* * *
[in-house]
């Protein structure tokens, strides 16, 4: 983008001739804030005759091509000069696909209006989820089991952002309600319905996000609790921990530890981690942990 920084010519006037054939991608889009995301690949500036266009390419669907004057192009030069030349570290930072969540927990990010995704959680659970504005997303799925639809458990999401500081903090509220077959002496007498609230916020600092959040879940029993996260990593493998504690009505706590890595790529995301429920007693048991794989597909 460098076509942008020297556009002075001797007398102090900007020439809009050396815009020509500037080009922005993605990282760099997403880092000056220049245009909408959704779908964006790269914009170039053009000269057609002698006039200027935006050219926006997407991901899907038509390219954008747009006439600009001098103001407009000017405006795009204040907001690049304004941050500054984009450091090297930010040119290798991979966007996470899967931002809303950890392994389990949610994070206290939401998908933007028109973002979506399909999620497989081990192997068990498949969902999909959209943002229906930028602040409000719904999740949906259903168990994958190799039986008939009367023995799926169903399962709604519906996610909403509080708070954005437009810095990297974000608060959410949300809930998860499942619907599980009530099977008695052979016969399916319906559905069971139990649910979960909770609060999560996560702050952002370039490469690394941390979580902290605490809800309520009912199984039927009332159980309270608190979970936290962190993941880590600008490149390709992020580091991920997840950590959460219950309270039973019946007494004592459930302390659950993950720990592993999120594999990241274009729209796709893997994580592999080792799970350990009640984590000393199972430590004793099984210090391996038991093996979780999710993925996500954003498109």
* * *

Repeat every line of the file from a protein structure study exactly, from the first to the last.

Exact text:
[in-house]
């Protein structure tokens, strides 16, 4: 983008001739804030005759091509000069696909209006989820089991952002309600319905996000609790921990530890981690942990 920084010519006037054939991608889009995301690949500036266009390419669907004057192009030069030349570290930072969540927990990010995704959680659970504005997303799925639809458990999401500081903090509220077959002496007498609230916020600092959040879940029993996260990593493998504690009505706590890595790529995301429920007693048991794989597909 460098076509942008020297556009002075001797007398102090900007020439809009050396815009020509500037080009922005993605990282760099997403880092000056220049245009909408959704779908964006790269914009170039053009000269057609002698006039200027935006050219926006997407991901899907038509390219954008747009006439600009001098103001407009000017405006795009204040907001690049304004941050500054984009450091090297930010040119290798991979966007996470899967931002809303950890392994389990949610994070206290939401998908933007028109973002979506399909999620497989081990192997068990498949969902999909959209943002229906930028602040409000719904999740949906259903168990994958190799039986008939009367023995799926169903399962709604519906996610909403509080708070954005437009810095990297974000608060959410949300809930998860499942619907599980009530099977008695052979016969399916319906559905069971139990649910979960909770609060999560996560702050952002370039490469690394941390979580902290605490809800309520009912199984039927009332159980309270608190979970936290962190993941880590600008490149390709992020580091991920997840950590959460219950309270039973019946007494004592459930302390659950993950720990592993999120594999990241274009729209796709893997994580592999080792799970350990009640984590000393199972430590004793099984210090391996038991093996979780999710993925996500954003498109």